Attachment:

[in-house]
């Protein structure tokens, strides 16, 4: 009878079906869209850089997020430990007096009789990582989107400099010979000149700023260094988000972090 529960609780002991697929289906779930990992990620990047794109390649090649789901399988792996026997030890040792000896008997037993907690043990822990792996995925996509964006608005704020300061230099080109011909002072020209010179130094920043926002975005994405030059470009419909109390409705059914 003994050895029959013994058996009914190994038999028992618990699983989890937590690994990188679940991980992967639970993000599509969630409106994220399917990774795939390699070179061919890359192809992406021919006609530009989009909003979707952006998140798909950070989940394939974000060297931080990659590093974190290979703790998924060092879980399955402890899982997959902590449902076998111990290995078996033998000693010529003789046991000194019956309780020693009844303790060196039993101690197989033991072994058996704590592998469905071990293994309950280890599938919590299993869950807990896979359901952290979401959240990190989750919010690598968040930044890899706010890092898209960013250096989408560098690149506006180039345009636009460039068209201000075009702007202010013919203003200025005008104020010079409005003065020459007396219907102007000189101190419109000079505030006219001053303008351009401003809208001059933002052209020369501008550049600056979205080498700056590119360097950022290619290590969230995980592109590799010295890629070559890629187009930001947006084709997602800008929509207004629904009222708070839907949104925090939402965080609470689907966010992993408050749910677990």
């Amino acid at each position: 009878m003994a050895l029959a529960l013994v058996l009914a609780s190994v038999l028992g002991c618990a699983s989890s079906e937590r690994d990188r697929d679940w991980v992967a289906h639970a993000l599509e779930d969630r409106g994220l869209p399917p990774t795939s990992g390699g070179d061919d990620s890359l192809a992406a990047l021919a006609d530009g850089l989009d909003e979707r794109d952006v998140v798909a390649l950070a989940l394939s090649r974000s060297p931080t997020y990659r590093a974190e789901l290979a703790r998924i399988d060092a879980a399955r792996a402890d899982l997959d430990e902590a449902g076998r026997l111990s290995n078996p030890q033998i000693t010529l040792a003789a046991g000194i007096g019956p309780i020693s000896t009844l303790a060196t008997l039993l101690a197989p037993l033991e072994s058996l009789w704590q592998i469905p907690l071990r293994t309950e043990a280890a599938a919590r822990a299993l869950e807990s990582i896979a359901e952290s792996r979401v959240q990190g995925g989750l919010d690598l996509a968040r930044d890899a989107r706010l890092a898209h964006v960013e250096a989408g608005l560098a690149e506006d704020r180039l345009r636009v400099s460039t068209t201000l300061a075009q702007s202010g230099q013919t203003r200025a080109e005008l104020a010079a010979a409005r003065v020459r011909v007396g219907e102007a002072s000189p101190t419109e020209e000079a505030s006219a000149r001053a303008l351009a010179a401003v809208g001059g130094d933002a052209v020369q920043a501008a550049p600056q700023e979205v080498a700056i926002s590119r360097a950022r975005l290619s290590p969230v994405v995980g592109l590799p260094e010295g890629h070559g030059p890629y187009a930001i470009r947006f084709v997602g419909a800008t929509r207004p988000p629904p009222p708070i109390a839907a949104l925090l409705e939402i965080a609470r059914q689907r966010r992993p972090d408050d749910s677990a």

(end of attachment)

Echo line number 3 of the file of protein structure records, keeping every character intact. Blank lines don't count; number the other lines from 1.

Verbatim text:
């Amino acid at each position: 009878m003994a050895l029959a529960l013994v058996l009914a609780s190994v038999l028992g002991c618990a699983s989890s079906e937590r690994d990188r697929d679940w991980v992967a289906h639970a993000l599509e779930d969630r409106g994220l869209p399917p990774t795939s990992g390699g070179d061919d990620s890359l192809a992406a990047l021919a006609d530009g850089l989009d909003e979707r794109d952006v998140v798909a390649l950070a989940l394939s090649r974000s060297p931080t997020y990659r590093a974190e789901l290979a703790r998924i399988d060092a879980a399955r792996a402890d899982l997959d430990e902590a449902g076998r026997l111990s290995n078996p030890q033998i000693t010529l040792a003789a046991g000194i007096g019956p309780i020693s000896t009844l303790a060196t008997l039993l101690a197989p037993l033991e072994s058996l009789w704590q592998i469905p907690l071990r293994t309950e043990a280890a599938a919590r822990a299993l869950e807990s990582i896979a359901e952290s792996r979401v959240q990190g995925g989750l919010d690598l996509a968040r930044d890899a989107r706010l890092a898209h964006v960013e250096a989408g608005l560098a690149e506006d704020r180039l345009r636009v400099s460039t068209t201000l300061a075009q702007s202010g230099q013919t203003r200025a080109e005008l104020a010079a010979a409005r003065v020459r011909v007396g219907e102007a002072s000189p101190t419109e020209e000079a505030s006219a000149r001053a303008l351009a010179a401003v809208g001059g130094d933002a052209v020369q920043a501008a550049p600056q700023e979205v080498a700056i926002s590119r360097a950022r975005l290619s290590p969230v994405v995980g592109l590799p260094e010295g890629h070559g030059p890629y187009a930001i470009r947006f084709v997602g419909a800008t929509r207004p988000p629904p009222p708070i109390a839907a949104l925090l409705e939402i965080a609470r059914q689907r966010r992993p972090d408050d749910s677990a």